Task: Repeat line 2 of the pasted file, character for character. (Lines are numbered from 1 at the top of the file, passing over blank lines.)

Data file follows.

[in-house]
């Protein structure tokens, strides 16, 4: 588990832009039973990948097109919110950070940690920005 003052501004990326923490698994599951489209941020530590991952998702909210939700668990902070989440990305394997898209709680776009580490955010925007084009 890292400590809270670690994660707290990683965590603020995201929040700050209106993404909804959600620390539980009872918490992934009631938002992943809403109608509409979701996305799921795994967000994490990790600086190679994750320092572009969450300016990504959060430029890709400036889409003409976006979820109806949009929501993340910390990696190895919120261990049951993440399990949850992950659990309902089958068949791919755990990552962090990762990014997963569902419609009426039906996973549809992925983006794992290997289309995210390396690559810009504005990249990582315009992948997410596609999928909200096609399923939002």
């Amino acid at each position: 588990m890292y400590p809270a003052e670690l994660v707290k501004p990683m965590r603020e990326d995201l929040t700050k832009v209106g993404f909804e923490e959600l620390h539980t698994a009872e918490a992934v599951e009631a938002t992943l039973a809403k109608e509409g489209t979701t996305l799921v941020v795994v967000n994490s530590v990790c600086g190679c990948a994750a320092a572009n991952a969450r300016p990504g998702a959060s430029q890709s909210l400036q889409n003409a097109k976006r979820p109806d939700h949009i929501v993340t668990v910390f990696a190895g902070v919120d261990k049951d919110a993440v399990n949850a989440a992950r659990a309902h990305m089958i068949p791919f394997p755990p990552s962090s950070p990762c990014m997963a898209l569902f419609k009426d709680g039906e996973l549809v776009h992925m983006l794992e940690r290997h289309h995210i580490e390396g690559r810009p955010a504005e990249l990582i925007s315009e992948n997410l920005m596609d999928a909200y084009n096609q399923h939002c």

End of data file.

């Protein structure tokens, strides 16, 4: 588990832009039973990948097109919110950070940690920005 003052501004990326923490698994599951489209941020530590991952998702909210939700668990902070989440990305394997898209709680776009580490955010925007084009 890292400590809270670690994660707290990683965590603020995201929040700050209106993404909804959600620390539980009872918490992934009631938002992943809403109608509409979701996305799921795994967000994490990790600086190679994750320092572009969450300016990504959060430029890709400036889409003409976006979820109806949009929501993340910390990696190895919120261990049951993440399990949850992950659990309902089958068949791919755990990552962090990762990014997963569902419609009426039906996973549809992925983006794992290997289309995210390396690559810009504005990249990582315009992948997410596609999928909200096609399923939002």